I am refactoring an old program that I wrote which will set the user's wallpaper to NASA's Astronomy Picture of the Day, each day. I'm programming one part that will let the user specify which style of wallpaper they want (Tile, Center, Stretch, etc), depending on whether the image is larger or smaller than their monitor's resolution. I did a bit of research, and found this program, which claims that the "Fill" and "Fit" wallpaper styles were introduced in Windows 7. I've added the appropriate code to make sure they're running Windows 7 or greater if they choose that style. I noticed that my Windows 10 machine has a "Span" style, which isn't listed in the aforementioned program. This makes me think it was introduced after Windows 7, but I'm not sure if it was introduced in 8, 8.1 or 10. I need to know which of these introduced the Span style, so I can make sure the user has the appropriate version of Windows before I change their wallpaper style to Span, should they select that. Which version was it introduced in?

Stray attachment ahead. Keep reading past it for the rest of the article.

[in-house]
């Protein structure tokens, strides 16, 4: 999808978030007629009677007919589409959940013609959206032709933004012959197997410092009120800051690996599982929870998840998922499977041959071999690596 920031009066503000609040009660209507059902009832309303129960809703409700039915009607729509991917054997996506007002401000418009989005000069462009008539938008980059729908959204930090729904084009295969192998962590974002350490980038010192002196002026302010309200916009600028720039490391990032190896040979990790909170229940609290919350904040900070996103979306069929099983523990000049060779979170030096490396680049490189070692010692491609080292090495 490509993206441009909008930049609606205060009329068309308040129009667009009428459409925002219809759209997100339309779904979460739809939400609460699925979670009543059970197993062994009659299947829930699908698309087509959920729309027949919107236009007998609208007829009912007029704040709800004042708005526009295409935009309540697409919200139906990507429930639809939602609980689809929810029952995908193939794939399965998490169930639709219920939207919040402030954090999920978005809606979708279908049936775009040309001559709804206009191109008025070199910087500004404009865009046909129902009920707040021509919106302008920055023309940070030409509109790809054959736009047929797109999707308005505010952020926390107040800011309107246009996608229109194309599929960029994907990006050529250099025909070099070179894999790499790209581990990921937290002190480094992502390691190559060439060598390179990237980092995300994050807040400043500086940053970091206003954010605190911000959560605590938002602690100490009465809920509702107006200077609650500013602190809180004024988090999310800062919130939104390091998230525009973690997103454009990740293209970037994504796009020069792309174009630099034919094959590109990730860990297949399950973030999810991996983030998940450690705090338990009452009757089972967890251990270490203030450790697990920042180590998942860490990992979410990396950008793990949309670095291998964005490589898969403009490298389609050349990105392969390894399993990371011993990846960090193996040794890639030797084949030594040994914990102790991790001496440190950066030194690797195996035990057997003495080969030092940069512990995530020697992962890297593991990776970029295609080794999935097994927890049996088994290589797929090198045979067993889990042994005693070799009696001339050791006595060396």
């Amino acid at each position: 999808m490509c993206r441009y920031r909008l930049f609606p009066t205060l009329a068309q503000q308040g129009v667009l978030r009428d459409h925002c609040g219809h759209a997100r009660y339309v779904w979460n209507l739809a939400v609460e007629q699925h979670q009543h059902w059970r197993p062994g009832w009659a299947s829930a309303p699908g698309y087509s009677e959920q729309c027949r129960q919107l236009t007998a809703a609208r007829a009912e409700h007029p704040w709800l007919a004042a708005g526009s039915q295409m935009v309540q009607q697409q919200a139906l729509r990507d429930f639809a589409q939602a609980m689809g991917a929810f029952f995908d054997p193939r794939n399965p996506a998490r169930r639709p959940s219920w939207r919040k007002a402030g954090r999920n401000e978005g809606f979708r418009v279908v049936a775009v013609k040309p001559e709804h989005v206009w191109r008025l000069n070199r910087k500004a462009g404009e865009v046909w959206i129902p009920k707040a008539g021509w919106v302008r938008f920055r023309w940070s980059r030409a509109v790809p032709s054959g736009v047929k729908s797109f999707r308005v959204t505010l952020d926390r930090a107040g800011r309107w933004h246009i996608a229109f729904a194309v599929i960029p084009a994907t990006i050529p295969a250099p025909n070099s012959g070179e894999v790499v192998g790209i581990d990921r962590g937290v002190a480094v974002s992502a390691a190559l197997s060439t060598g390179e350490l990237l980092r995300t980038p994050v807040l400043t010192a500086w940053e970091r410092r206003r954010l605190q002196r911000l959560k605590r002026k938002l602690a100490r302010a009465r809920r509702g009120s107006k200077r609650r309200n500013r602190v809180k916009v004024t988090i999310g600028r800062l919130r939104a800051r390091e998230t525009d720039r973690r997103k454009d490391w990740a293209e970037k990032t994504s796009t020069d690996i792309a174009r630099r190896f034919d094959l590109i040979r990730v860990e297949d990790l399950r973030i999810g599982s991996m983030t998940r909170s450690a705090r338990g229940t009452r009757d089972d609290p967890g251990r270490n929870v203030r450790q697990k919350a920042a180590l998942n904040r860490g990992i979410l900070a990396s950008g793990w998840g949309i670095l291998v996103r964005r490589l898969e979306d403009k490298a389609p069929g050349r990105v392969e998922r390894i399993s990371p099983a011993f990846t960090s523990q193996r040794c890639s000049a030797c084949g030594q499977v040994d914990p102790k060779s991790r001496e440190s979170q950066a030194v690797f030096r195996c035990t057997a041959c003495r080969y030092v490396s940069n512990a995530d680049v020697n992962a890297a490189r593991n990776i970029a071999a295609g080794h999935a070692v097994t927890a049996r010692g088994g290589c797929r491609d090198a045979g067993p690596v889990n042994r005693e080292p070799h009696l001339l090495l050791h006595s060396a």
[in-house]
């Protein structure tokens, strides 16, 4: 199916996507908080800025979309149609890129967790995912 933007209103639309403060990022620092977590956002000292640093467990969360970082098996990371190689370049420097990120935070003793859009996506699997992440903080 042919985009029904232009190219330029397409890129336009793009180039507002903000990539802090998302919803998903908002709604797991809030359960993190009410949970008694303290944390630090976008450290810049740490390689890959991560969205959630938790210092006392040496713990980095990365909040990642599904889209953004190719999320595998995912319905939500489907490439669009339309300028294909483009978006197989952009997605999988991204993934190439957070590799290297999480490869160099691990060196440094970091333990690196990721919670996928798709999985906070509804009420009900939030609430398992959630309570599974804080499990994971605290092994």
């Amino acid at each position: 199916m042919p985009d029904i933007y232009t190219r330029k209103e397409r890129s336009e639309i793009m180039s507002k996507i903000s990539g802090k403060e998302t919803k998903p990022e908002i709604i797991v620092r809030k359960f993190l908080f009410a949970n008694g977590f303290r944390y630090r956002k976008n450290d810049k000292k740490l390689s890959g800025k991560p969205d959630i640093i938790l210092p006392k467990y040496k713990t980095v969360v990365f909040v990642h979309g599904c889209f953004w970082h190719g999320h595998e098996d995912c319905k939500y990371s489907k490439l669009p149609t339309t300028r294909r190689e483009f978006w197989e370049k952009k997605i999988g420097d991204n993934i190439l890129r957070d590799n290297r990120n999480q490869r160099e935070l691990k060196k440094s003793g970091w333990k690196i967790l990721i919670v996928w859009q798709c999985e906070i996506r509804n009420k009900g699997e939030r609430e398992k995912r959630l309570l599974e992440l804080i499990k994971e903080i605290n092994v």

It was introduced in Windows 8.
However, the option will only appear there if all monitors are the same size or if Let me choose one scaling level for all my displays is checked in the Display screen in the desktop Control Panel. It seems to appear even when there's only one monitor; props to Journeyman Geek for testing.
You can simulate this effect in Windows 7 and below by creating a single, large bitmap that is the sum of the width of all connected screens and choosing "tile" as the layout style.
The upper-leftmost pixel on display 1 is the origin, and as long as the bitmap is exactly the size of the screens, it will be "tiled" only once, causing a single image to span across all displays. This trick worked even if the screens were all of different resolutions.
There is a program called UltraMon that automates this, but the software is not free. It's very useful on Win7 and below, but Microsoft has added features starting w/ Windows 8 that has made many of its features irrelevant.